Through a new initiative from The Pearson Institute, students travel around the world to study global conflict.

For Hemense Orkar and Marissa Block, Spring Break 2019 meant an opportunity to travel to Israel and Palestine with the Pearson International Conflict Seminars (PICS), a new program through The Pearson Institute for the Study and Resolution of Global Conflicts where students can focus on critical issues of global conflict through immersive international experiences.

Neither Hemense nor Marissa had spent time in Israel or Palestine before this year’s PICS trip, which gave them the opportunity to experience the region with an open mind and unbiased perspective.

The PICS programming, led by faculty and staff from The Pearson Institute, exposed students to a breadth of new ideas in a region which has a complicated history and reality that cannot be solved easily or explained simply.

The seminar’s programming centered around two city hubs: Tel Aviv and Jerusalem. Hemense and Marissa immediately noted the contrast between the two cities. According to Marissa, visiting Jerusalem allows one to understand why this city lies at the heart of the conflict between Israel and Palestine.

Marissa also pointed out that, in the United States, because “the issues surrounding Israel/Palestine are both foreign and domestic in nature,” it’s easy to enter this region with preconceived notions. But the issues are more concrete, complex, and visceral when you’re on the ground. For instance, one of the most striking moments was a visit to the individual home of a Palestinian family outside Ramallah that was completely enclosed by Israeli security fences. It is details such as this and the material manifestations of policy decisions she plans to call on as she moves into her policy career.      

Hemense experienced a similar revelation at how real the experiences are of those affected by this conflict. Feeling the immediacy of the issue, he was struck by the recognition that “this isn’t some outside conflict,” but rather the lived reality those in the region experience on a day-to-day basis.  

He was struck by the delineation of society in Israel and Palestine and how two worlds could exist “literally minutes away.” Experiencing the varied programming over the course of the International Conflict Seminar allowed him to see the levels of nuance required to begin contemplating constructive – and hopefully lasting – solutions.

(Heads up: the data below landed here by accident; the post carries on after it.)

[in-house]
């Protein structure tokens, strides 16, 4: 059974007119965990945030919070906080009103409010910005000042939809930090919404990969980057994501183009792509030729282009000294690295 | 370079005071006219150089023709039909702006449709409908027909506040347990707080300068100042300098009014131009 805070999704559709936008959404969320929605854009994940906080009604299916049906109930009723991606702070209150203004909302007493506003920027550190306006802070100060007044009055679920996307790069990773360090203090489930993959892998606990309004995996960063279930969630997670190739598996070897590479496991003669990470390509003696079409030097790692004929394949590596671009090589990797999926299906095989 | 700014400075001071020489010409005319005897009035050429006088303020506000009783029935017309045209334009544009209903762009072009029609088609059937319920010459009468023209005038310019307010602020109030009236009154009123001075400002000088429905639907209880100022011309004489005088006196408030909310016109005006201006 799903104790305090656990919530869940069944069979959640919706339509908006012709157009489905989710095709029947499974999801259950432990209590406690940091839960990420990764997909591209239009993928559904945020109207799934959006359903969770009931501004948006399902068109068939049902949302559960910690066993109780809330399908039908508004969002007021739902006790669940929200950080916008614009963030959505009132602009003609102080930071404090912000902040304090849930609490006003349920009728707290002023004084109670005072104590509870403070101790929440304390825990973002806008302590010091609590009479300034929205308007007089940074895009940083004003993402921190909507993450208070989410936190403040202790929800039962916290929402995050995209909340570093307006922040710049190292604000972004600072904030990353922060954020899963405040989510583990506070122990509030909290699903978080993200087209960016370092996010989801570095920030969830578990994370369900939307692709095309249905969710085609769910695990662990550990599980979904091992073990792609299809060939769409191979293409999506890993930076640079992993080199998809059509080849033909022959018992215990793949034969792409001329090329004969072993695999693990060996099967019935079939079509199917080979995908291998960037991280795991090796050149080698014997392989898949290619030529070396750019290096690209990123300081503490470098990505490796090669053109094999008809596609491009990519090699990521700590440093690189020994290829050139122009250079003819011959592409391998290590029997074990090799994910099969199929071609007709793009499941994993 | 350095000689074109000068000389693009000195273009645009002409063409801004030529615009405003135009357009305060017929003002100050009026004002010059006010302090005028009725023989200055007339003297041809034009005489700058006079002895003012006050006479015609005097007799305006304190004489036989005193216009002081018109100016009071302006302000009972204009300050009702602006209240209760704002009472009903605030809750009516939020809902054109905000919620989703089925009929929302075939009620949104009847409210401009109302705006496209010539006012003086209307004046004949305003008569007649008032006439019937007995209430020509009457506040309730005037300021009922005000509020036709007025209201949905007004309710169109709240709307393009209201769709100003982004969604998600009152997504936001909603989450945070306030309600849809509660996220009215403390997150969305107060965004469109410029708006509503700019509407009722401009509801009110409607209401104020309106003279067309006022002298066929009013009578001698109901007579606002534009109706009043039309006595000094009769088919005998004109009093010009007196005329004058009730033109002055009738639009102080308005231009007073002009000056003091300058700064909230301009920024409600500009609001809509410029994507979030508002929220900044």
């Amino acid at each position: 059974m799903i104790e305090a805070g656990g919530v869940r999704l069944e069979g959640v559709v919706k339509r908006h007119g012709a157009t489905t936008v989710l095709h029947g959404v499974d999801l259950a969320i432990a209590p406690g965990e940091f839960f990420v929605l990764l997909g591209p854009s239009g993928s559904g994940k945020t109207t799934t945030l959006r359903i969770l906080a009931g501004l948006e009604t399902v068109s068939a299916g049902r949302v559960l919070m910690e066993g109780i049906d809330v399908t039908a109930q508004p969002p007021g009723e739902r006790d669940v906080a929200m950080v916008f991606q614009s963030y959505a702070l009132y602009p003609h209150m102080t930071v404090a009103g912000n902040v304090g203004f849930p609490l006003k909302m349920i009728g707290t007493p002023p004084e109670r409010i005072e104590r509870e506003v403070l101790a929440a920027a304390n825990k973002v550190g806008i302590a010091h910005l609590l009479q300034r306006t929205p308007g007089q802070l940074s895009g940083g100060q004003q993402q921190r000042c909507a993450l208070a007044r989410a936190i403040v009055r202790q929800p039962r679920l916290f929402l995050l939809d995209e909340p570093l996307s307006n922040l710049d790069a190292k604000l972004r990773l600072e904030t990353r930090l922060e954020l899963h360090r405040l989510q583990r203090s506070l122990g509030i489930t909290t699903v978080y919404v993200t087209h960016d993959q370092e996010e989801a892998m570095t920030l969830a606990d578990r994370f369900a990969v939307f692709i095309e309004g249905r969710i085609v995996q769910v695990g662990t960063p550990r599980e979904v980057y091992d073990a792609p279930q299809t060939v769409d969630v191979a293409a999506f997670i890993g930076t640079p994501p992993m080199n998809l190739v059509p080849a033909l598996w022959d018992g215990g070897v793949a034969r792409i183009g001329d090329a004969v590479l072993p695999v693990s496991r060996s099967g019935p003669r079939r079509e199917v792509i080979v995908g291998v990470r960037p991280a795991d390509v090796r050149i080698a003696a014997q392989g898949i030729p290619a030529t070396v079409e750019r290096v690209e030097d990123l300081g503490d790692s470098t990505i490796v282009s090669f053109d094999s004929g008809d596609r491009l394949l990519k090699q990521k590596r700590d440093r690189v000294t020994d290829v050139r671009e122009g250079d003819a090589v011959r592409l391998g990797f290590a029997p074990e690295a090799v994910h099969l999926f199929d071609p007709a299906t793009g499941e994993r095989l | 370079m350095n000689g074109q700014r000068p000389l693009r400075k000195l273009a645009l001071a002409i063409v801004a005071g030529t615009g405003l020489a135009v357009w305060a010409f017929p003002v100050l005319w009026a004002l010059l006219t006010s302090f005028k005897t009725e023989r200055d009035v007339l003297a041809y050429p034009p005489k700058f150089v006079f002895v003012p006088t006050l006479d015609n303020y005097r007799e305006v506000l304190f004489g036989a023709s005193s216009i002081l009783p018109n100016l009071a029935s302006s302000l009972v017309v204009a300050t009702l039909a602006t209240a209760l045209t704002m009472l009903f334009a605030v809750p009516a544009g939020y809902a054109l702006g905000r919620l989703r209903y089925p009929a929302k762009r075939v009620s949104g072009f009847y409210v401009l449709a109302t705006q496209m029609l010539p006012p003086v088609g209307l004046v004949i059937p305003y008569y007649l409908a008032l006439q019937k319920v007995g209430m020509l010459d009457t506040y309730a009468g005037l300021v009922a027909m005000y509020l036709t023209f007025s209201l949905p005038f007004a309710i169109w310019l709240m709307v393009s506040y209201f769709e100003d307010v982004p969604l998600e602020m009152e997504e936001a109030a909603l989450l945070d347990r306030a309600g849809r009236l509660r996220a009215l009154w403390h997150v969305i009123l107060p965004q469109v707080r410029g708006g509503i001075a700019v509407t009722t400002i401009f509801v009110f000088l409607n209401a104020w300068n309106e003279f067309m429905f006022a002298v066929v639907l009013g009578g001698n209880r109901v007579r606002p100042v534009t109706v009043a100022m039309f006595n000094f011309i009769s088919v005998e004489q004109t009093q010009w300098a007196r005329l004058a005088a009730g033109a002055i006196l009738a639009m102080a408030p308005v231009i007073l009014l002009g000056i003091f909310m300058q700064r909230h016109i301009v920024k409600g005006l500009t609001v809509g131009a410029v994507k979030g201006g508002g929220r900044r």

The reality he witnessed showcased a “complicated, murky [situation] with multiple sides and levels,” but one which “shouldn’t take away the need for action.” Hemense hopes to draw this experience into his own life through an effort to maintain this appreciation for nuance as well as a commitment to advocacy.

Wailing Wall
The Wailing Wall in Jerusalem (image provided by Hemense Orkar)

As he has seen, the symbols of the conflict often seem different in person than they appear in media or discourse. For instance, though Israel and Palestine is a “small region” – he pointed out that the actual Wailing Wall is only 300 meters long – it is one that “affect[s] many people” both in the region and across the globe.

Still, the region is much more than the conflict that defines it for some, or the very real importance it holds for human history. Hemense found pleasure in the region’s natural wonders through hiking and time spent in the desert, as well as along the Red Sea. Marissa, too, enjoyed the active rhythm of Tel Aviv.

Marissa cited her participation in this International Conflict Seminar as an invaluable complement to her previous academic experience with the Middle East as well as her Jewish heritage. Hemense, as a globally-engaged Harris student, was motivated by friendships with classmates from the Middle East to apply for PICS to further develop his interest and knowledge of policy in the region. Although both of them came to the trip in different ways, these two students were able to form their own perspectives of the Israeli-Palestinian conflict through the experiential opportunity that PICS provides. Through their knowledge and the insights they have gained, the two will advocate for resolutions to the violent issues they have now studied.